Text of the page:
Steve Holt is the author of three books of poetry: Late Mowing (2000), Elegy for September (2007), and A Tone Poem of Stones (2008). A longtime employee of both the Russell (Ky) Independent Schools and Ohio University Southern, his poetry and career were featured in an episode of Kentucky Life on KET in 2007. Recipient of a Pushcart Prize nomination for poetry, as well as Ashland Oil Inc.'s Golden Apple Award f or teaching excellence, Holt has led workshops and/or given readings at such places as the Appalchian Writers Workshop, the Appalachian Writers Association, Thomas More College, Northern Kentucky University, Ohio University Southern, the University of Kentucky, East Tennessee State University, the University of Tennessee, and TMW’s January Jumpstart V. Poems of his were included in the University Press of Kentucky's Of Woods and Waters: An Anthology of Kentucky Outdoors Writing (2005). Holt and his wife Linda, along with theirLlhasa Apso, "Meana," live in extreme Northeastern Kentucky. 

This project is funded in part under an agreement with the Tennessee Arts Commission and the National Endowment for the Arts.

           Registration fees are $100.00 for TMW or TWA members, $110.00 nonmembers.  

   Coffee, tea, soft drinks, and snacks before the morning sessions and Saturday lunch are included.

 Participants will be limited to 20 per workshop             DEADLINE for registration is Jan. 7, 2011                    


Room rates are $58.00 + tax for single/double.  Call Magnuson Hotel at 423-337-3541and mention TMW.

For additional information: please check our website: “www.tmwi.org” 

or contact: Sue Richardson Orr - email: “theorrs@usit.net

REGISTRATION FORM - print and mail in with check.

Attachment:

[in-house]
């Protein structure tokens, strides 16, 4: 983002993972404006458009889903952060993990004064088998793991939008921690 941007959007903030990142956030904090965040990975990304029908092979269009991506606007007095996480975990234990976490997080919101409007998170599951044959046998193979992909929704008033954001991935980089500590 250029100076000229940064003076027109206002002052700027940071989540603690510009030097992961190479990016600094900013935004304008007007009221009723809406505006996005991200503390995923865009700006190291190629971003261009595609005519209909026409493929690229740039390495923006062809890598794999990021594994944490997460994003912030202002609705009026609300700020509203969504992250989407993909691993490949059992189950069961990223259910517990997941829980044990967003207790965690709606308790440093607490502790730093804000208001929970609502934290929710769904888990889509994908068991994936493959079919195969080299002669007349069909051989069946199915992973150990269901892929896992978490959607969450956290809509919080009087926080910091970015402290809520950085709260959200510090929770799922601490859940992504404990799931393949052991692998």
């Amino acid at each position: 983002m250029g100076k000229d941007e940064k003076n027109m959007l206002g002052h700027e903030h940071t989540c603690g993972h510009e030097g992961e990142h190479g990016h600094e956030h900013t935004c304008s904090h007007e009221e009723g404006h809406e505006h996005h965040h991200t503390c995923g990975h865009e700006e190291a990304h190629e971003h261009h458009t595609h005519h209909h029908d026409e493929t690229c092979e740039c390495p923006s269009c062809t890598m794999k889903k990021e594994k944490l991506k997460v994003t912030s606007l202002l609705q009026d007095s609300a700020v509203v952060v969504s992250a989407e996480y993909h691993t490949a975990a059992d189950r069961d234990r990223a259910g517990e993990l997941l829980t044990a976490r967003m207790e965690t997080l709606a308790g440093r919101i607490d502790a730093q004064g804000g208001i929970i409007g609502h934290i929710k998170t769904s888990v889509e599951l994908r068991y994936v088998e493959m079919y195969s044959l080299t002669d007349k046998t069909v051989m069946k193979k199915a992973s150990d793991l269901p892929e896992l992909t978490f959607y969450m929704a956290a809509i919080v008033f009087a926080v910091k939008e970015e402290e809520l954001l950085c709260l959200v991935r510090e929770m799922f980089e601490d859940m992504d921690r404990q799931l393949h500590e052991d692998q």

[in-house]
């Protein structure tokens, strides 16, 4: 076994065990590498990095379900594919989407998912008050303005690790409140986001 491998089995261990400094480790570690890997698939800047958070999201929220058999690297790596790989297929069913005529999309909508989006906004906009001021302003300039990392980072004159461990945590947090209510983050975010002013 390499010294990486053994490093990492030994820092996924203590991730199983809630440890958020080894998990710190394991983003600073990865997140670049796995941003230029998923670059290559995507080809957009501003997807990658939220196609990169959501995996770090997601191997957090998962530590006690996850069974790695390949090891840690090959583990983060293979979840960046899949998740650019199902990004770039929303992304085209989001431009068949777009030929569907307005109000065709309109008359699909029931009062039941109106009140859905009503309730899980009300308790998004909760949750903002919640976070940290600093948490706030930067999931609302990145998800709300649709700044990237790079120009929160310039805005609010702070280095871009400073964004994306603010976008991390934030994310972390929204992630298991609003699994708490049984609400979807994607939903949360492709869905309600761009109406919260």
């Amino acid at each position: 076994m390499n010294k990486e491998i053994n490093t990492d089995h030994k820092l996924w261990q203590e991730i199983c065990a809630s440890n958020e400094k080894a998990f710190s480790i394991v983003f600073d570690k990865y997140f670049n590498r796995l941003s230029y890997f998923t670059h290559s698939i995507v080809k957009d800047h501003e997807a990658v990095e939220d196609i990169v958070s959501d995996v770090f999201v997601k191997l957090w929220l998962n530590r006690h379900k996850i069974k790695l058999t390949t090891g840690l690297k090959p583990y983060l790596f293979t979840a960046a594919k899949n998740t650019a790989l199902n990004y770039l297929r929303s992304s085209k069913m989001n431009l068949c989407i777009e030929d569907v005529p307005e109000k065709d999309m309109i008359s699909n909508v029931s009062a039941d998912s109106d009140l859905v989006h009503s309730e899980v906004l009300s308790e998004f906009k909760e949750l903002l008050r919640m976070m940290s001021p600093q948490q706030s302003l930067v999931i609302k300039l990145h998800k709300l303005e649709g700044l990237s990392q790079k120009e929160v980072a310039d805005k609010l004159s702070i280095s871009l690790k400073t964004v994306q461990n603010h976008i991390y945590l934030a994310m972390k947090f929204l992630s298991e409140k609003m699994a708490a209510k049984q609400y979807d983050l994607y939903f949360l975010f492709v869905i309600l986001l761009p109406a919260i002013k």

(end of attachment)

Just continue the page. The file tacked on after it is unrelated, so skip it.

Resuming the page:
TMW/TWA JANUARY JUMPSTART XI   Fri, Jan 14 - Sun, Jan 16, 2011


Name ___________________________              Check one: fiction __   poetry __


Street _______________________________________


City/State/zip code____________________________


Phone _______________ e-mail __________________


Please make checks to TMW:  Workshop __________

TWA membership $25.00                 TMW membership $10.00  

Total amount enclosed ________

Mail to: TMW/January Jumpstart 2011
P.O. Box 5435
Oak Ridge, TN  37831-5435                         




Tennessee Mountain Writers Conference 2011

 March 24-26, 2011

 DoubleTree Hotel

 Oak Ridge, TN

 It’s the WRITE time!



Writing contests, workshops, networking, manuscript evaluations, publishers, book signings, bookstore, vendors and more.

The conference begins with a reception on Thursday evening and ends with the awards banquet on Saturday evening, with Susan Gregg Gilmore as the speaker.  In between, sessions will be led by the following: Darnell Arnoult , Fiction & General Session Speaker, Jim Minick, Nonfiction, Bill Brown, Poetry, Evelyn Coleman, Writing for Young People, Chris Roerden, Editing. Special Sessions: Kevin Watson, Building an Internet Presence, Beverly Connor, Internet Research, Lisa Soland,  Playwriting, Gloria Ballard, Travel Writing, Judy DiGregorio, Jim Johnston & Paul Jones, From Book to CD.

The Writing Contest has five categories: Fiction, Nonfiction, Poetry, Inspirational and Children’s Literature (written FOR children) 

Entry Fees: No fee for fully registered conference participants for first entry in each category; $10 per entry for additional entries.  Part-time participants or non-registered entrant; $15 per entry. 

Entry Deadline: Entries must be postmarked by February 1st, 2011.